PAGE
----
It’s probably going to cause some people to long for the April school election.
Gov. Phil Murphy said today that in-person voting will resume with the April 20 school and fire district elections. That sounds like a big deal, and philosophically, it may be.
However, as a practical matter, it really doesn’t mean all that much.
Very few municipalities have fire district elections, which normally have been held in February.
And while the April school election in some districts was a major electoral event, that changed during the Christie years when in most cases it was folded in with the November election. That biggest impact of that change did away with the public vote on the annual school budget, which many school board members hated anyway – especially when it was defeated.
School districts had the right to retain – or even restore – the budget vote, but more than 90 percent of them have just moved electing school board members to November, where there is no vote on the budget.
So when the state takes some baby steps in two months to “regular” voting, there won’t be all that many participating.
Then things get better.
The governor said that the May 11 municipal elections will also offer in-person voting. There aren’t many of those either, but May elections, generally in the state’s older cities, tend to be spirited contests that draw a good number of voters.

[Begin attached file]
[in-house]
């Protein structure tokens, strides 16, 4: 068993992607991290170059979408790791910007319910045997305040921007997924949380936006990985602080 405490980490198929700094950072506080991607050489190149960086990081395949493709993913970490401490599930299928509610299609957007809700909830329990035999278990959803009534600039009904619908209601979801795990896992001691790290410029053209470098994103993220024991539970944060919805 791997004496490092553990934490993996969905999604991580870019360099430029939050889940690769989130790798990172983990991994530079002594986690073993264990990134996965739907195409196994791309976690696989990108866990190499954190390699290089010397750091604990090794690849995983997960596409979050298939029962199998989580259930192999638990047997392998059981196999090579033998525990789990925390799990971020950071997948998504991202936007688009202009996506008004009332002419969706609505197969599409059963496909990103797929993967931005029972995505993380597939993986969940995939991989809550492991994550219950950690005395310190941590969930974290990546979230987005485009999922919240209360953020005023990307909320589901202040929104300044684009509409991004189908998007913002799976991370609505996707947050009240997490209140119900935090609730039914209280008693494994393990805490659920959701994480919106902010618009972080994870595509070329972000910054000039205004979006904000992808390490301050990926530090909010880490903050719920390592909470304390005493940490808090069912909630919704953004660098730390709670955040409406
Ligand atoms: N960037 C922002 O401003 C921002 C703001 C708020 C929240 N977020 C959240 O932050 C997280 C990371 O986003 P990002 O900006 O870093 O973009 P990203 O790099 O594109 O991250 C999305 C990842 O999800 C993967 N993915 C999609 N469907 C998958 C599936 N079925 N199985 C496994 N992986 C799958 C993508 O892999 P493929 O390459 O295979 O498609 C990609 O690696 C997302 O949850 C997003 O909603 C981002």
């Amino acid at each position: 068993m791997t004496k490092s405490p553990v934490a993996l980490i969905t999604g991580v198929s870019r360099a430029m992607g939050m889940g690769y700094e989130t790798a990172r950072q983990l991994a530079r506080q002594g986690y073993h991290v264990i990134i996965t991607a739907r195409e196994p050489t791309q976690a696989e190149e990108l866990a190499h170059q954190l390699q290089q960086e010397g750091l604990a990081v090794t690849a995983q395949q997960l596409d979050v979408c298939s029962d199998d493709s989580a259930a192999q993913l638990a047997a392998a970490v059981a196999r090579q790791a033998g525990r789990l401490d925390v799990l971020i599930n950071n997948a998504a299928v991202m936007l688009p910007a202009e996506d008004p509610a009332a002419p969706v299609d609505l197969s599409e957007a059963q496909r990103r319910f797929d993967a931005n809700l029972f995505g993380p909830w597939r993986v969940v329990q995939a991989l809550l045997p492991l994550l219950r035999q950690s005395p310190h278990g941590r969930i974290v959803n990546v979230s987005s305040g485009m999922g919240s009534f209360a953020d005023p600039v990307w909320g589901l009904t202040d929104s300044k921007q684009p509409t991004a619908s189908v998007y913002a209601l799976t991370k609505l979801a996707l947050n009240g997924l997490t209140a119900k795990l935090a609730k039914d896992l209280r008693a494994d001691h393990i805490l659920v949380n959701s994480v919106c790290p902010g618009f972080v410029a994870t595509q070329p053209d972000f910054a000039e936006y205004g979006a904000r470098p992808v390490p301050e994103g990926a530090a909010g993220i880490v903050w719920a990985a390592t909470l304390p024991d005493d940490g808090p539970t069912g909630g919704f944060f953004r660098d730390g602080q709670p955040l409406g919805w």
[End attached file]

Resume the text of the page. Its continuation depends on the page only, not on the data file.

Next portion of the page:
Well, we don’t know.
Murphy said he’s “optimistic” about in-person voting for the June primary, where he and many, many others will be on the ballot. Besides governor, all 120 seats in the Legislature are up.
No “in-person” voting in last fall’s presidential election was – and continues to be – a magnet for praise and condemnation.
Murphy was enthused that the turnout was enormous.
Republicans, meanwhile, claim the scheme favors Democrats.
It seems logical that if in-person voting takes place in June that it also will take place in November. Logical, but no one knows for sure.
Besides commenting on elections, the governor also said that the state has now administered more than 1 million vaccines. That number includes both first and second dosages.
“This is definitely forward progress,” he said, adding that a “great barrier” has been crossed.
He said the best news is that the state’s vaccine rate is increasing. While it took 29 days for New Jersey to administer 250,000 vaccines, it took only 16 days to jump from 500,000 to a million.
Additionally, the state’s virus metrics have been improving. The rate of transmission is under one and the positivity rate is in single digits.
It’s that kind of good news that has Murphy taking the steps he did regarding in-person voting and last week, expanding, albeit slightly, indoor dining capacity limits.
The governor said he hopes to vaccine at least 4.7 million New Jerseyans by the beginning of summer, which he identified as between Memorial Day and July 4.
And if that happens, politicians may have to worry again about getting their supporters to the polls.